The Press editorial:
There was never any chance the present Government was going to take any notice of the latest one.
In any case a botch-up by the organisers meant it was delayed so that by the time it was held, the programme it was meant to influence was almost over.
Incredible they had such a high proportion of duplicate signatures.
The latest referendum was not strictly a citizens’ initiated one.
Unlike earlier referendums – on the number of MPs there should be in Parliament, on the proper punishment for violent offending, and on smacking of children – it was not led by any great popular groundswell.
Instead, it was largely promoted by the Green Party.
It spent a significant sum organising the petition for it.
Not sure the Greens spent any of their own money on it. They used their taxpayer funded parliamentary budget. The main purpose of doing so was to collect e-mail addresses from the petition.
To the loaded, if muddled question, a clear majority of voters signalled their opposition to asset sales, although not in such large numbers as some had expected.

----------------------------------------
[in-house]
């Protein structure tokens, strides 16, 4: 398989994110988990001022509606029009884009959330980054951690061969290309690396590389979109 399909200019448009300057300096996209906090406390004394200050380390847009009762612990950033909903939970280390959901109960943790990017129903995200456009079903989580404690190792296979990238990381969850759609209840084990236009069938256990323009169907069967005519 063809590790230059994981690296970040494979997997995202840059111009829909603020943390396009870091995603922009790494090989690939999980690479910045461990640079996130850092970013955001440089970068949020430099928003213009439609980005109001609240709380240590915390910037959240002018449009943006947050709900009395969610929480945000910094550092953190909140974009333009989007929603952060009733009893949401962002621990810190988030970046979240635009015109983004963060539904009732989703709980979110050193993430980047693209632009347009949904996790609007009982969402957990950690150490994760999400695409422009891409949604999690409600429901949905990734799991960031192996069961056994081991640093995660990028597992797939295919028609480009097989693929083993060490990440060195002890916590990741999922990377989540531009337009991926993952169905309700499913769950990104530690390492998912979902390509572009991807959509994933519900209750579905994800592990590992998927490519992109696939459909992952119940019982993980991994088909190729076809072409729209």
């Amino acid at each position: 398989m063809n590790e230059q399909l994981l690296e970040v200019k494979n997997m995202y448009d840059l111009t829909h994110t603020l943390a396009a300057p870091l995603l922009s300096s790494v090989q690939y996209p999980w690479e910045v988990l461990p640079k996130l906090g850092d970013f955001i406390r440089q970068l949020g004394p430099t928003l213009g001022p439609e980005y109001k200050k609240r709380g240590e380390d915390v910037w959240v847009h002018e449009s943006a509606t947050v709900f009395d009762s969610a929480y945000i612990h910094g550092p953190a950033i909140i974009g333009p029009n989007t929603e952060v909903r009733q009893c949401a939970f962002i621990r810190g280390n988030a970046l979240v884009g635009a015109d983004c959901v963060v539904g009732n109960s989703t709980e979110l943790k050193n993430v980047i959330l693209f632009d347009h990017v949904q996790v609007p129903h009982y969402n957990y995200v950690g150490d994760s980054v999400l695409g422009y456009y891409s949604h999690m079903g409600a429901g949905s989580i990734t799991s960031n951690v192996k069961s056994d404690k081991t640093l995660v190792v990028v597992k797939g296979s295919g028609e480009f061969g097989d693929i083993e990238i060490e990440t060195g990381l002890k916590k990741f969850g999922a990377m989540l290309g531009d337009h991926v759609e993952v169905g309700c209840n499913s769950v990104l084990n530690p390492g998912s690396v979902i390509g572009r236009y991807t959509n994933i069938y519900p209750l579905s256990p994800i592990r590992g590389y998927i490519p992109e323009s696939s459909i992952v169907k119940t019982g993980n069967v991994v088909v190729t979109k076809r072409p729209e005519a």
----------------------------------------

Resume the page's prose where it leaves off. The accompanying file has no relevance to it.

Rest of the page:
In all the previous referendums, the vote for the position supported by those promoting the issue has been won by majorities of at least four to one, and in one case (in the poll on violent offending) by nine to one.
In the latest poll the margin was two to one.
Considering the concerted campaign run by those supporting the no-vote, who would have been expecting better, it was not a striking result.
It was a confusing question. Some of those who voted no might want more than 49% of assets sold. Some might want four of the five companies sold, but not all five. And yes the margin was way less than most expected.
Referendums are a crude instrument for influencing public policy. They require simple yes-no answers.
Most political questions are more complex than that and involve trade-offs.
It is for that reason that few countries bother with them. The latest one was a prime example.
The issue it dealt with was decided with the result of the last general election. Whether voters are still happy about that will be properly judged at the next one.
Labour declared the last election was a referendum on asset sales. They were right.Tags: Asset Sales, editorials, referendum, The Press